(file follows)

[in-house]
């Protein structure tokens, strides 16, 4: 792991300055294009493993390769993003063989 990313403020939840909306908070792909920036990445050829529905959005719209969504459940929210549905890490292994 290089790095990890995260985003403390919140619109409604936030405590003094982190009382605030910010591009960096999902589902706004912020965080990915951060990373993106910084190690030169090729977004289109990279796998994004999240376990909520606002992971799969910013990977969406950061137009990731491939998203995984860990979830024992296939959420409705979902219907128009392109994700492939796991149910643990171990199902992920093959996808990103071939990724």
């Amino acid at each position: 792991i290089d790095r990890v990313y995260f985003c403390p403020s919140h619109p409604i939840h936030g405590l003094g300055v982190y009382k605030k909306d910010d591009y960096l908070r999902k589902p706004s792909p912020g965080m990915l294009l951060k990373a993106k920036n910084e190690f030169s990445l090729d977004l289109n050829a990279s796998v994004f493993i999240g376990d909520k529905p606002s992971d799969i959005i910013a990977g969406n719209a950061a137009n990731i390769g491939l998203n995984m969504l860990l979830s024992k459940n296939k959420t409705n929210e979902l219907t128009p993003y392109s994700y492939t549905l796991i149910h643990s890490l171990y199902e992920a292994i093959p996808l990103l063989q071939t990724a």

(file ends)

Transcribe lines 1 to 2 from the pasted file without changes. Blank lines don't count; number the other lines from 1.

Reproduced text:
[in-house]
């Protein structure tokens, strides 16, 4: 792991300055294009493993390769993003063989 990313403020939840909306908070792909920036990445050829529905959005719209969504459940929210549905890490292994 290089790095990890995260985003403390919140619109409604936030405590003094982190009382605030910010591009960096999902589902706004912020965080990915951060990373993106910084190690030169090729977004289109990279796998994004999240376990909520606002992971799969910013990977969406950061137009990731491939998203995984860990979830024992296939959420409705979902219907128009392109994700492939796991149910643990171990199902992920093959996808990103071939990724």